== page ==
What goes around sometimes comes around — like a streetcar.
A century ago, if you wanted to get somewhere in Lexington, you probably took a streetcar. And if you wanted to travel from Lexington to Paris, Georgetown, Nicholasville or Versailles, you took an express streetcar called an Interurban.
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Like most American cities, Lexington abandoned its streetcar system in the 1930s. As roads were improved and more people bought automobiles, trolley tracks were pulled up or paved over. Motor buses took over the steadily declining demand for public transportation.
But streetcars are making a comeback — maybe even in Lexington.
The streetcar revival began a decade ago in Europe. Several American cities have built new streetcar systems, including Memphis; Little Rock, Ark.; Tacoma, Wash.; and, most notably, Portland, Ore. Portland's eight-mile loop, using modern European cars, has been key to economic development that has revitalized downtown. Cincinnati and Atlanta are among other cities making plans for new streetcar systems.
Lexington is taking some first steps.
The Lexington Transit Authority, which has seen ridership double in the past three years, is seeking matching funds for a $1.2 million federal grant to create the Downtown Circulator. Motorized trolleys would run every 10 minutes at lunchtime between Triangle and Thoroughbred parks, and in the evenings between downtown and the University of Kentucky campus.
A group of city, business and university officials is in the early stages of discussing more ambitious plans: A modern tram system in Lexington that could eventually include regional commuter rail.
"Nothing has been selected yet," said Leonard Heller, UK's vice president for commercialization and economic development and a member of the Greater Lexington Automated Guideway Transit Policy Board and Task Force. "We're kind of asking 'what ifs.'"
Initially, the group is looking at a tram system that would run on or above streets, or both, and connect the UK campus with downtown. Later phases could connect Transylvania University and extend up the Newtown Pike corridor to include the new campus of Bluegrass Community and Technical College and UK's Coldstream campus.
The group plans to add members from surrounding communities, talk with more transportation consultants and start seeking public involvement next year. "With President Obama, I think we'll have a really good opportunity to do something with rapid transit," Heller said.
Frank Harscher, an Atlanta-based transportation consultant, sees a lot of potential for streetcars and commuter rail here. He is a Lexington native and did the feasibility study for the streetcar system being planned in Atlanta.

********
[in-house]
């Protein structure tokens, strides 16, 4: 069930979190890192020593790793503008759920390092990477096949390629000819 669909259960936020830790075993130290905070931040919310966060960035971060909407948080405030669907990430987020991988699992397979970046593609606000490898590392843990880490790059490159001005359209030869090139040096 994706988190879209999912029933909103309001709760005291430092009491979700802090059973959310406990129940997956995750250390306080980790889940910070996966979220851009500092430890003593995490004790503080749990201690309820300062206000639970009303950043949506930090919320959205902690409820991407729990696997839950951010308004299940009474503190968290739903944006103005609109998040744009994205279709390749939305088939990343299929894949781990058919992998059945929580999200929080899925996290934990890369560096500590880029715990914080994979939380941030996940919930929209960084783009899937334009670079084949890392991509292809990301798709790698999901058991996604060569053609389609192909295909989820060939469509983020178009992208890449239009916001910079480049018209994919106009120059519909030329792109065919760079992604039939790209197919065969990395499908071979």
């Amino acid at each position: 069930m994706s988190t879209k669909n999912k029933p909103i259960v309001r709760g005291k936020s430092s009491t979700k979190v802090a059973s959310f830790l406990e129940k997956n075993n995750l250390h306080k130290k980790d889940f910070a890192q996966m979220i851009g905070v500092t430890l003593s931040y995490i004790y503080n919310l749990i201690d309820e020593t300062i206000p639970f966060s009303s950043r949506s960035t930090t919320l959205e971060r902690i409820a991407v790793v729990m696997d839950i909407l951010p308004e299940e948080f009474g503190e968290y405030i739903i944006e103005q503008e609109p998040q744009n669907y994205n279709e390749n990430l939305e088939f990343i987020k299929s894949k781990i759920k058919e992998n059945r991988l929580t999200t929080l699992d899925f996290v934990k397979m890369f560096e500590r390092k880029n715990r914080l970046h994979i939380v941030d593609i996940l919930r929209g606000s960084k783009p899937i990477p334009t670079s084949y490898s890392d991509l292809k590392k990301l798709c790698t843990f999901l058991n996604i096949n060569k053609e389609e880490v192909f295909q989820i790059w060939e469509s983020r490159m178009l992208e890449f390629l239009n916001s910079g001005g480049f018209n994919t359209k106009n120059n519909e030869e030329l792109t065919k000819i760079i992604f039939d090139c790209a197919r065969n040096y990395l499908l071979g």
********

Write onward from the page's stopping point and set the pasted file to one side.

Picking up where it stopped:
Harscher envisions a downtown Lexington streetcar loop on Main and Vine streets, along with loops connecting the UK and Transylvania campuses. He also sees potential for commuter rail on the existing railroad line that runs from Nicholasville to Lexington and on up to the Kentucky Horse Park. A natural terminal location would be on South Broadway, where the Southern Railroad terminal once stood, he said.
Harscher said a good test could be done during the Alltech FEI World Equestrian Games in September 2010 by using that Norfolk Southern rail line to move spectators between the Horse Park and downtown.
While the upfront costs of modern streetcar systems are huge — anywhere from $30 million to $50 million a mile — they can be cheaper and more efficient to operate in the long run, Harscher said.
Plus, he said, people just like them better than buses, and they are more willing to ride them. "It's a status thing, I guess," he said. "It's the kind of accessibility that will bring people downtown."
Down the road, a commuter rail line between Lexington and the Toyota plant near Georgetown could make sense, Harscher said. Others have suggested passenger rail linking Lexington with the airports in Louisville and Northern Kentucky.
If, as many people suspect, the Obama administration and Congress pour money into mass transit programs as a way to put people to work and stimulate the economy, those dollars will go to cities and regions that have plans ready to fund.
"If you have a plan in your pocket, you can make the next step happen when the opportunity arises," Harscher said.
Like a streetcar, you never know when opportunity might come around again.